International Intervention in Lebanon: Rules for a Dangerous Game

Report Middle East

International Intervention in Lebanon: Rules for a Dangerous Game

July 26, 2006 2 min read Download Report

Authors: James Phillips and James Carafano

Nearly hysterical calls to dispatch an international force to quell the conflict in Lebanon are premature. The United States should not send troops to Lebanon or endorse any plan for international engagement that lacks a clear, achievable approach to disarming Hezbollah and building a secure, peaceful, and prosperous nation.


Learn the Lessons

U.S. forces are not appropriate for this multinational mission, but U.S. experience in Lebanon offers valuable lessons. Of the past three U.S. operations in Lebanon, two were successful and one was an abject failure. Eisenhower's 1958 intervention worked well because America sent a strong force to achieve a limited mission of a limited duration. A second intervention after the 1982 Israeli invasion of Lebanon successfully separated the Palestine Liberation Organization (PLO) from Israeli forces and removed Palestinian fighters from the country. U.S. troops then withdrew. Americans returned after the assassination of Lebanese president-elect Bashir Gemayel as part of multinational contingent with a vague and open-ended mandate. In October 1983, a suicide truck bombing killed 241 U.S. servicemen, precipitating a withdrawal. The lesson is clear: When numbers are small, tasks unclear, and the force is passive, a U.S. mission in Lebanon becomes a target for terrorists, not a deterrent.


Conditions for Deployment

Lebanon can never be free while armed militias roam the country and provoke wars. No troops should be dispatched until there are real prospects for implementing UN Security Council Resolution 1559 by disarming Hezbollah. If an international force were deployed today, it would face a protracted struggle. Hezbollah has been weakened by Israeli military strikes, but it still has staying power and local support. Right now, it will not agree to disarm completely, but military reverses and the growing economic discontent of its supporters might force Hezbollah to accept a face-saving formula for a truce and enter into demobilization talks with Lebanese government. This could be part of a broader agreement that includes Hezbollah's disarmament in exchange for acceptance as a political party qualified to participate in elections.


Rules for Engagement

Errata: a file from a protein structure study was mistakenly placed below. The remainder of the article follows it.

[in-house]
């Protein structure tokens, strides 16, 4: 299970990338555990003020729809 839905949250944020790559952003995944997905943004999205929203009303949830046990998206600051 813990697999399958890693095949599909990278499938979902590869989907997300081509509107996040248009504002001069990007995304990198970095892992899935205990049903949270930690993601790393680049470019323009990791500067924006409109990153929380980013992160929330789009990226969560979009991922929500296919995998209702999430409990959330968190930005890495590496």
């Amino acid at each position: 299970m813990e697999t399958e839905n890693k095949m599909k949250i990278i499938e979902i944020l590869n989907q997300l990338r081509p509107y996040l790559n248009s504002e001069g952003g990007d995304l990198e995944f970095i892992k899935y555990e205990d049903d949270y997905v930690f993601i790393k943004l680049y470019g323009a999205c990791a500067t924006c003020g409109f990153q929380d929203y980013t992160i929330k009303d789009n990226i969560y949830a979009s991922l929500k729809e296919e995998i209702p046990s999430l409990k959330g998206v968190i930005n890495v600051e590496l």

If Hezbollah stops fighting, introducing international forces might make sense, but only under certain circumstances:


  • The immediate threat must be disarmed so that an international force can keep the peace. Hezbollah should remove its rockets and heavy weapons from the border and confine them to prescribed areas; all foreign powers should withdraw their military forces from Lebanon; and the Lebanese government should agree to cooperate in preventing, investigating, and prosecuting any future terrorist acts.

  • The mission of the international force should be building up Lebanese military capacity so that the Lebanese military can eventually demobilize Hezbollah.

  • The force's mandate should include defending itself and targeting Hezbollah forces that attack any country or move heavy weapons out of prescribed areas.

  • If NATO participates, its assets should not come at the expense of member country contributions to operations in Afghanistan and Iraq.

  • Donor countries should agree to a package of assistance to rapidly build-up governance capacity and military capability of Lebanon.

The Bottom Line

No international force should be dispatched to Lebanon until there is a clear understanding of the long-term goals. A force should not have an open-ended mission but a clear mandate to assist in the implementation of UN Security Council Resolution 1559. Finally, any force must be a robust force with robust rules of engagement.


James Jay Carafano, Ph.D., is Senior Research Fellow, and James Phillips is Research Fellow in Middle Eastern Studies, in the Douglas and Sarah Allison Center for Foreign Policy Studies, a division of the Kathryn and Shelby Cullom Davis Institute for International Studies, at The Heritage Foundation.


James Phillips

Former Visiting Fellow, Allison Center

James Carafano
James Carafano

Senior Counselor to the President and E.W. Richardson Fellow